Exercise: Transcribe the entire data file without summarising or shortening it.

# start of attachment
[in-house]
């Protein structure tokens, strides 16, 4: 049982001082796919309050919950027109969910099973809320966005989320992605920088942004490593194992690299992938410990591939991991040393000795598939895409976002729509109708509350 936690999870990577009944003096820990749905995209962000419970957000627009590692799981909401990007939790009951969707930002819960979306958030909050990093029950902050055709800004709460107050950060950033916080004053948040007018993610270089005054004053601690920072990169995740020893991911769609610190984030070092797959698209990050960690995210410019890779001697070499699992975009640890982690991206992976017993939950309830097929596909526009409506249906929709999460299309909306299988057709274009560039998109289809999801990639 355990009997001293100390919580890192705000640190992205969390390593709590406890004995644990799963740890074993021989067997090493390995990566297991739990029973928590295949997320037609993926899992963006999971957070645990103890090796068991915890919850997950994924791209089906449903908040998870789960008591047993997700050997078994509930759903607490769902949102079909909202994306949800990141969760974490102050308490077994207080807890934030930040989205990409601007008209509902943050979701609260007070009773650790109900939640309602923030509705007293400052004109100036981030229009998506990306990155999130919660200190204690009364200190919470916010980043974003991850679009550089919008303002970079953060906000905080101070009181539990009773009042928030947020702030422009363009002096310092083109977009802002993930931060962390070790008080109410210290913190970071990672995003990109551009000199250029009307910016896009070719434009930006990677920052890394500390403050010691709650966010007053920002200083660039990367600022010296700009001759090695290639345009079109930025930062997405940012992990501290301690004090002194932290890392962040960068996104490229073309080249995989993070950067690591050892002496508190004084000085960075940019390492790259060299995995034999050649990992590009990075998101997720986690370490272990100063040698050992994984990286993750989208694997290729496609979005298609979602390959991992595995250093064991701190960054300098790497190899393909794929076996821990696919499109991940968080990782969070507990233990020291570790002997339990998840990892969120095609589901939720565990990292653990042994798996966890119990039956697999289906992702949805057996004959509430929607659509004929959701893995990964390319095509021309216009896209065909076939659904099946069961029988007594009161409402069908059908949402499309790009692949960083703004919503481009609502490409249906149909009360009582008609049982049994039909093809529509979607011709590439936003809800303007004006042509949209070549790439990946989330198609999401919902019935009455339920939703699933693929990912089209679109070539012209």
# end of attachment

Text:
[in-house]
């Protein structure tokens, strides 16, 4: 049982001082796919309050919950027109969910099973809320966005989320992605920088942004490593194992690299992938410990591939991991040393000795598939895409976002729509109708509350 936690999870990577009944003096820990749905995209962000419970957000627009590692799981909401990007939790009951969707930002819960979306958030909050990093029950902050055709800004709460107050950060950033916080004053948040007018993610270089005054004053601690920072990169995740020893991911769609610190984030070092797959698209990050960690995210410019890779001697070499699992975009640890982690991206992976017993939950309830097929596909526009409506249906929709999460299309909306299988057709274009560039998109289809999801990639 355990009997001293100390919580890192705000640190992205969390390593709590406890004995644990799963740890074993021989067997090493390995990566297991739990029973928590295949997320037609993926899992963006999971957070645990103890090796068991915890919850997950994924791209089906449903908040998870789960008591047993997700050997078994509930759903607490769902949102079909909202994306949800990141969760974490102050308490077994207080807890934030930040989205990409601007008209509902943050979701609260007070009773650790109900939640309602923030509705007293400052004109100036981030229009998506990306990155999130919660200190204690009364200190919470916010980043974003991850679009550089919008303002970079953060906000905080101070009181539990009773009042928030947020702030422009363009002096310092083109977009802002993930931060962390070790008080109410210290913190970071990672995003990109551009000199250029009307910016896009070719434009930006990677920052890394500390403050010691709650966010007053920002200083660039990367600022010296700009001759090695290639345009079109930025930062997405940012992990501290301690004090002194932290890392962040960068996104490229073309080249995989993070950067690591050892002496508190004084000085960075940019390492790259060299995995034999050649990992590009990075998101997720986690370490272990100063040698050992994984990286993750989208694997290729496609979005298609979602390959991992595995250093064991701190960054300098790497190899393909794929076996821990696919499109991940968080990782969070507990233990020291570790002997339990998840990892969120095609589901939720565990990292653990042994798996966890119990039956697999289906992702949805057996004959509430929607659509004929959701893995990964390319095509021309216009896209065909076939659904099946069961029988007594009161409402069908059908949402499309790009692949960083703004919503481009609502490409249906149909009360009582008609049982049994039909093809529509979607011709590439936003809800303007004006042509949209070549790439990946989330198609999401919902019935009455339920939703699933693929990912089209679109070539012209």